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The health of Humans and Animals is closely related

The health of Humans and Animals is closely related – we must make the most of this link

News that the deadly African swine fever has reached Western Europe has put a renewed focus on the importance of animal health research.

Scientists, like those at Pirbright University, are working to deliver a vaccine that can prevent the disease which only affects pigs, and we hope it will spur greater public investment in animal medicine.

And it’s not only animals that could benefit from such work. We have seen in the past how research that initially set out to tackle diseases in animals has helped, for example, to prevent cancer in people.

As a professional with more than 20 years’ experience in veterinary medicine, I see this interconnectivity as a tremendous opportunity for both medical and veterinary research to maximise their impact.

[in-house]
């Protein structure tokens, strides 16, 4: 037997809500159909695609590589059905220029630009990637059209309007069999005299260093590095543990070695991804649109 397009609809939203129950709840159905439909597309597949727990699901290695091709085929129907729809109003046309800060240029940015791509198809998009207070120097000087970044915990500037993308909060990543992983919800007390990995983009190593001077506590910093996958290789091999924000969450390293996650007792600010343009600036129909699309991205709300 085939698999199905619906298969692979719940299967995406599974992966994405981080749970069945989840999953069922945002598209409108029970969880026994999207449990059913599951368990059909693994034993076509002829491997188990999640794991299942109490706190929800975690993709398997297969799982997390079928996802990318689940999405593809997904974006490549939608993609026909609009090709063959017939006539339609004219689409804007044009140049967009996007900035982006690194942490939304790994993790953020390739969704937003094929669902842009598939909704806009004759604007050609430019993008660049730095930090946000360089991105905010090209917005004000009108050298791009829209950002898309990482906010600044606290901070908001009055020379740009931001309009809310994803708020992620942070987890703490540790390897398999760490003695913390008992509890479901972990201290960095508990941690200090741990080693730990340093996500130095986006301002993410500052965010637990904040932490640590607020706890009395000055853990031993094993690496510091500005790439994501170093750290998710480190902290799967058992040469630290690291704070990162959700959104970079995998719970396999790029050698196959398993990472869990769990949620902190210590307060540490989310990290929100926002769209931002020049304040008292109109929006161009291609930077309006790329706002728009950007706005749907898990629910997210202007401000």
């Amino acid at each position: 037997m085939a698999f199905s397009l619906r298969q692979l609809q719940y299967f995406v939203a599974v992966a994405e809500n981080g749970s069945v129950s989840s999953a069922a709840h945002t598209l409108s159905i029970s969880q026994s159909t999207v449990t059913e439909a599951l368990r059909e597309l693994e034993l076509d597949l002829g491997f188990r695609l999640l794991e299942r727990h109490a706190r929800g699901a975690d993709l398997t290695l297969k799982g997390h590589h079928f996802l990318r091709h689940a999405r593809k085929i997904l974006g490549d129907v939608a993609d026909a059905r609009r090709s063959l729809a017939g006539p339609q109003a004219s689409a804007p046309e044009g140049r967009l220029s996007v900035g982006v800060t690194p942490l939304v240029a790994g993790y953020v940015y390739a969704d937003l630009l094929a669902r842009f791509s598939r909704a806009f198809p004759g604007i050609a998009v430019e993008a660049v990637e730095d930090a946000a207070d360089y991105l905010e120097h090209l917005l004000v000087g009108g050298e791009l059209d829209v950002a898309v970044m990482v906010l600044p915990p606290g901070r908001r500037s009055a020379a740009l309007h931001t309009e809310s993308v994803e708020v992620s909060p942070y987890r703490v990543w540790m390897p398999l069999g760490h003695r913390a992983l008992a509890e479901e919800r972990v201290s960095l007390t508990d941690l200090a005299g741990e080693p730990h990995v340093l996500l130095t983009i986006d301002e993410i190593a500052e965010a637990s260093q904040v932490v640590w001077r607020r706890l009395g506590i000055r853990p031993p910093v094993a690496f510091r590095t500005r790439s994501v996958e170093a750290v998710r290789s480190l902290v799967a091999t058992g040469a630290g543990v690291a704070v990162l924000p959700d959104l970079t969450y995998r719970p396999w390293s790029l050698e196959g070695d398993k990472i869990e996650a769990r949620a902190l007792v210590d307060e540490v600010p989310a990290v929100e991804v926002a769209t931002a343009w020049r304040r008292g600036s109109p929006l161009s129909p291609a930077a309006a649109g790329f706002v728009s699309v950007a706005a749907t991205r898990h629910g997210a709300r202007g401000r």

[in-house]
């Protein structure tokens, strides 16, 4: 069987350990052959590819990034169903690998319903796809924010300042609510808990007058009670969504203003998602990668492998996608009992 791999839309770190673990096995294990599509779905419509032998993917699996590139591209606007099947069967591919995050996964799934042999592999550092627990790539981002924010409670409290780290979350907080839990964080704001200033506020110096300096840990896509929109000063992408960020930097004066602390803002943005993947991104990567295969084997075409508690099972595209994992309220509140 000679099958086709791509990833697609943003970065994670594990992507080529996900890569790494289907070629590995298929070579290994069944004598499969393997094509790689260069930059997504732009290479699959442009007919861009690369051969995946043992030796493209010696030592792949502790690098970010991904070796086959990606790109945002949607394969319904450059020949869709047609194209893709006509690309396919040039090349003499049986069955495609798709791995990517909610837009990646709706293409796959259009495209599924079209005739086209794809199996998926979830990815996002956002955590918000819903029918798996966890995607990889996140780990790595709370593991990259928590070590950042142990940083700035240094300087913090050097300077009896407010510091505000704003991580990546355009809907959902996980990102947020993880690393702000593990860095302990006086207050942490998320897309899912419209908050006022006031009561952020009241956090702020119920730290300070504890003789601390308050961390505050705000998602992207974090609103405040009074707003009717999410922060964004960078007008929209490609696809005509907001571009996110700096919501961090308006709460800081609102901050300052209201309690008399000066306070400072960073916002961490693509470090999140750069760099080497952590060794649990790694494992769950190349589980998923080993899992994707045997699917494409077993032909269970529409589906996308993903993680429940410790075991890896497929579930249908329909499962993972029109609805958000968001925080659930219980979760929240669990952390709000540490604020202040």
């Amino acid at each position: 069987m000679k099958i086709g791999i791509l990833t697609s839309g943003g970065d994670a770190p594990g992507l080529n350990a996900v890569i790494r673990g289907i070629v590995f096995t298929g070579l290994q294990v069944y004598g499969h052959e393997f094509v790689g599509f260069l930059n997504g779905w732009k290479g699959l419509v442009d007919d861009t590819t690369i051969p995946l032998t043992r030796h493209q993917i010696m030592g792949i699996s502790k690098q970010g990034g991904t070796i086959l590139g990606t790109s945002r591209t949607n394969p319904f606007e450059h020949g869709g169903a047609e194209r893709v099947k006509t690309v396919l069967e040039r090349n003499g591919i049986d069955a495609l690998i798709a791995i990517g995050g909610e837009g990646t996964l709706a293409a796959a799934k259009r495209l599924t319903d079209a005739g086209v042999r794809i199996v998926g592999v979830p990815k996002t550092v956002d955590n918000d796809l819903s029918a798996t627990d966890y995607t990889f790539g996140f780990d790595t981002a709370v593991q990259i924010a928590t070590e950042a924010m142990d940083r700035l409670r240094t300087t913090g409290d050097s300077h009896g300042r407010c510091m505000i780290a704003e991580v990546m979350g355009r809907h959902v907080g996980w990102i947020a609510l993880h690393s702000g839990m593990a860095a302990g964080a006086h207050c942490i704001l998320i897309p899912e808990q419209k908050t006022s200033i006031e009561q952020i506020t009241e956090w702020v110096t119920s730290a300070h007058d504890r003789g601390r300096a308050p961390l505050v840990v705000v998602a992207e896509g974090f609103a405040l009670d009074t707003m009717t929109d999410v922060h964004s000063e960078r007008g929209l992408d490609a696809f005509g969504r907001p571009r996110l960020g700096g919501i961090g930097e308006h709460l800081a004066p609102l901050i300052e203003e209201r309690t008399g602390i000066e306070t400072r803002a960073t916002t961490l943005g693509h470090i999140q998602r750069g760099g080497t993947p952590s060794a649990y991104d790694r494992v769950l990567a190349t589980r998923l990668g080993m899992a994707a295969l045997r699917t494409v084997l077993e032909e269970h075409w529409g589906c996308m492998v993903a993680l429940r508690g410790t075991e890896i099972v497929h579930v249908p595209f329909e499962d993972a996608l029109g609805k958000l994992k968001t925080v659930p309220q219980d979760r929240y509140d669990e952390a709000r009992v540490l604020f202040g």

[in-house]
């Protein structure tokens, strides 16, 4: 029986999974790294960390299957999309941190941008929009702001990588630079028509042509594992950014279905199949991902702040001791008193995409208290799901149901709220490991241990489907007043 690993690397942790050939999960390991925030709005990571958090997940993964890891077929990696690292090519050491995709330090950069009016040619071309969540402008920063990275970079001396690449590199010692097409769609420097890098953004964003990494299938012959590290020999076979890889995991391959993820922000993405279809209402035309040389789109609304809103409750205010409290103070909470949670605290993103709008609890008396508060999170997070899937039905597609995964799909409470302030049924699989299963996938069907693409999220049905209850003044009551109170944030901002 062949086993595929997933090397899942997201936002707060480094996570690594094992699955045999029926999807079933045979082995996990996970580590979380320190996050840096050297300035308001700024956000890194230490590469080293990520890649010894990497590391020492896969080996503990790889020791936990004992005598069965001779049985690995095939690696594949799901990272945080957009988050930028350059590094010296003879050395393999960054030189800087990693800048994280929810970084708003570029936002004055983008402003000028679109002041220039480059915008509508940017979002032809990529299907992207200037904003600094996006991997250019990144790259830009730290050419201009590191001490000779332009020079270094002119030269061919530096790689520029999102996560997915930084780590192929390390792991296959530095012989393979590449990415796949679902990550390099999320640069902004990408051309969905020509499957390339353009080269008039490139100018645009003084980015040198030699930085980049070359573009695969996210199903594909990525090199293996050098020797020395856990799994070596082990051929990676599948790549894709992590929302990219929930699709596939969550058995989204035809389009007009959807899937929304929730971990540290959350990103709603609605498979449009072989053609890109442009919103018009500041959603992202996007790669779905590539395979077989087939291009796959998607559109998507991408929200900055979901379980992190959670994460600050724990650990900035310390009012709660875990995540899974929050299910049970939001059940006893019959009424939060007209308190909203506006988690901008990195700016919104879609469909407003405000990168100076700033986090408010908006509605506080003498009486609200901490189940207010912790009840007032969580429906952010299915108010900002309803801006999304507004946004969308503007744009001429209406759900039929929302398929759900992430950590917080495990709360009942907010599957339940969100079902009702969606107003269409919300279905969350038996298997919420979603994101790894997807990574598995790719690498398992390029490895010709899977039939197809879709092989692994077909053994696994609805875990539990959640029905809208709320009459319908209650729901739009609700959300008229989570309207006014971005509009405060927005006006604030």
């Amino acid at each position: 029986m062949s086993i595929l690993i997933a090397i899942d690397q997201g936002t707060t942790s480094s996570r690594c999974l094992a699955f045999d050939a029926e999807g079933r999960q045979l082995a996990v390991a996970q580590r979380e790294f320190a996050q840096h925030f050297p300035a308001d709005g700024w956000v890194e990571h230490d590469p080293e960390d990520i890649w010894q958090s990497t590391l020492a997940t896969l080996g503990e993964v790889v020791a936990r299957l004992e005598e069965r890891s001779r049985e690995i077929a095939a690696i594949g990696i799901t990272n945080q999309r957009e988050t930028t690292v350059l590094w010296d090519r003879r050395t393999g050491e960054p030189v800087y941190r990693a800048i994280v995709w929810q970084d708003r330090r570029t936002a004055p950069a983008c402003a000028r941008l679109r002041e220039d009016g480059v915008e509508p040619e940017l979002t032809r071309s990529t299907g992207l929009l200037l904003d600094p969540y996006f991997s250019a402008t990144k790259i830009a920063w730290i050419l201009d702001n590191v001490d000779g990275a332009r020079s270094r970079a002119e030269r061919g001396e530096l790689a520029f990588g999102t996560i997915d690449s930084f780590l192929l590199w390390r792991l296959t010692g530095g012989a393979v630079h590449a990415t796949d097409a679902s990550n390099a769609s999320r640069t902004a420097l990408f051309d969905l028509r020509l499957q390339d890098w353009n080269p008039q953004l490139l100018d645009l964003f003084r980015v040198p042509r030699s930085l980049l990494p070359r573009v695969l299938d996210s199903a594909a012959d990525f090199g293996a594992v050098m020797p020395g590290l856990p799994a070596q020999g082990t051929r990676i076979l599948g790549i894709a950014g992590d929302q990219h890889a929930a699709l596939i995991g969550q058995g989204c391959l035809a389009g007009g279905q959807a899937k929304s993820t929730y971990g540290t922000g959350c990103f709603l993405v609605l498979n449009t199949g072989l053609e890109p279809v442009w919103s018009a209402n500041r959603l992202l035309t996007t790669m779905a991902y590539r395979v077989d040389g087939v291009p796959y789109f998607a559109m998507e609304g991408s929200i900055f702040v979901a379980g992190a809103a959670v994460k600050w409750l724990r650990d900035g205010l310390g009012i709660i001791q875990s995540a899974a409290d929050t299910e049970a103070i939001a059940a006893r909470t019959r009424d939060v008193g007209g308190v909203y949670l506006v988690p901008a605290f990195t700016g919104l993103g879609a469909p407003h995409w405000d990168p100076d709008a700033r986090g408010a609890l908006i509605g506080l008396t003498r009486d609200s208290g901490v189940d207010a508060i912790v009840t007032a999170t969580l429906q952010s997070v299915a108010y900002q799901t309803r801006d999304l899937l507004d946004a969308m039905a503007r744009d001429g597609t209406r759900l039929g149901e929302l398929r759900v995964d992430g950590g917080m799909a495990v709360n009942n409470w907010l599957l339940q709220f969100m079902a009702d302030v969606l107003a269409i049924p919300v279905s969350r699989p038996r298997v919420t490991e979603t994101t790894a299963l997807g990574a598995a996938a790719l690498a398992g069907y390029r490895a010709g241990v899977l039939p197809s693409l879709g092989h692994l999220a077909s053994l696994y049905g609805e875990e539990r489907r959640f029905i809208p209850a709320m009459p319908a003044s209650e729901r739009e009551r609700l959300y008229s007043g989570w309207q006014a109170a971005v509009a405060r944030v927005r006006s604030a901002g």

We have seen some of our greatest advances take place when veterinary and human medicine has converged, and this is the way medicine should be practised.

Doctors should more often seek the advice of vets and animal experts, and vice versa because the health of animals and people are intrinsically linked. Six out of 10 infectious diseases in people are zoonotic, meaning they can be transmitted between humans and animals.

Beyond infections, the biological similarities between people and animals mean we also share many medical conditions such as heart disease and cancer, and we can reasonably assume that treatments that are safe for animals are likely to be safe for people as well.

The intersection between human and animal medicine is called zoobiquity, and combines the knowledge of evolutionary biology with veterinary science and human medicine. But it’s also known as One Health because it reflects the principle that the health of animals and humans and the environment are all inter-related.

Untold opportunities for progress in health lie ahead when public, private and international institutions open up not only funding but possibilities to work together across disciplines. In 2007, the American Medical Association and the American Veterinary Medical Association passed a resolution to work closer together for the benefit of humans and animal medicine.

This is part of an article written by Rick Clayton for The Telegraph. The full article can be viewed here

26 September 2017